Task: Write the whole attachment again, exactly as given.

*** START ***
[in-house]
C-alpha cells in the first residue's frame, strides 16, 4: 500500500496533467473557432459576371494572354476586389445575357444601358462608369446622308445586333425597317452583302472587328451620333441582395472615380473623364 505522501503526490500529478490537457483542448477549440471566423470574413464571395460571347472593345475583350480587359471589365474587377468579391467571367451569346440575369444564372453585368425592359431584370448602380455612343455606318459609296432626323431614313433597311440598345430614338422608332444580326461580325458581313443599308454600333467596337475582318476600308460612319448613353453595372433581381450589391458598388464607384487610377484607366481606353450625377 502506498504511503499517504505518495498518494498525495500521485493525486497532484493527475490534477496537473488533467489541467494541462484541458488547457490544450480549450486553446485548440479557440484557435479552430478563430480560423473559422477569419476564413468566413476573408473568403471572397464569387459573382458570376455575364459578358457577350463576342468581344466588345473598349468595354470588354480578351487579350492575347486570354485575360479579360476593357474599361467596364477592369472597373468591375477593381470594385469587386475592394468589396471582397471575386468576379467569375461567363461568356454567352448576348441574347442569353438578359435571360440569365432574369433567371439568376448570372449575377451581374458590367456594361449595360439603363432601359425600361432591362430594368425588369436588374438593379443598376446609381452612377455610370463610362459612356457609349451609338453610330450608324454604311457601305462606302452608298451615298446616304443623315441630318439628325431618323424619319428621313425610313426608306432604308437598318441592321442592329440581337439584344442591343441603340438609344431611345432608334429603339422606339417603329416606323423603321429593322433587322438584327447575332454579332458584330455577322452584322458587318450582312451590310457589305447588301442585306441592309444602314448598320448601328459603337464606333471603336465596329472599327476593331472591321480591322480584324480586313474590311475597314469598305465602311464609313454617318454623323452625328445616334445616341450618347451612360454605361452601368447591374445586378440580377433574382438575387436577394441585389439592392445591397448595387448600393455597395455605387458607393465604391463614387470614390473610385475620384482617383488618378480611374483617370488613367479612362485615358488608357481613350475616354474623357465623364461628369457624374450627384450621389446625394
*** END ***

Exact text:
[in-house]
C-alpha cells in the first residue's frame, strides 16, 4: 500500500496533467473557432459576371494572354476586389445575357444601358462608369446622308445586333425597317452583302472587328451620333441582395472615380473623364 505522501503526490500529478490537457483542448477549440471566423470574413464571395460571347472593345475583350480587359471589365474587377468579391467571367451569346440575369444564372453585368425592359431584370448602380455612343455606318459609296432626323431614313433597311440598345430614338422608332444580326461580325458581313443599308454600333467596337475582318476600308460612319448613353453595372433581381450589391458598388464607384487610377484607366481606353450625377 502506498504511503499517504505518495498518494498525495500521485493525486497532484493527475490534477496537473488533467489541467494541462484541458488547457490544450480549450486553446485548440479557440484557435479552430478563430480560423473559422477569419476564413468566413476573408473568403471572397464569387459573382458570376455575364459578358457577350463576342468581344466588345473598349468595354470588354480578351487579350492575347486570354485575360479579360476593357474599361467596364477592369472597373468591375477593381470594385469587386475592394468589396471582397471575386468576379467569375461567363461568356454567352448576348441574347442569353438578359435571360440569365432574369433567371439568376448570372449575377451581374458590367456594361449595360439603363432601359425600361432591362430594368425588369436588374438593379443598376446609381452612377455610370463610362459612356457609349451609338453610330450608324454604311457601305462606302452608298451615298446616304443623315441630318439628325431618323424619319428621313425610313426608306432604308437598318441592321442592329440581337439584344442591343441603340438609344431611345432608334429603339422606339417603329416606323423603321429593322433587322438584327447575332454579332458584330455577322452584322458587318450582312451590310457589305447588301442585306441592309444602314448598320448601328459603337464606333471603336465596329472599327476593331472591321480591322480584324480586313474590311475597314469598305465602311464609313454617318454623323452625328445616334445616341450618347451612360454605361452601368447591374445586378440580377433574382438575387436577394441585389439592392445591397448595387448600393455597395455605387458607393465604391463614387470614390473610385475620384482617383488618378480611374483617370488613367479612362485615358488608357481613350475616354474623357465623364461628369457624374450627384450621389446625394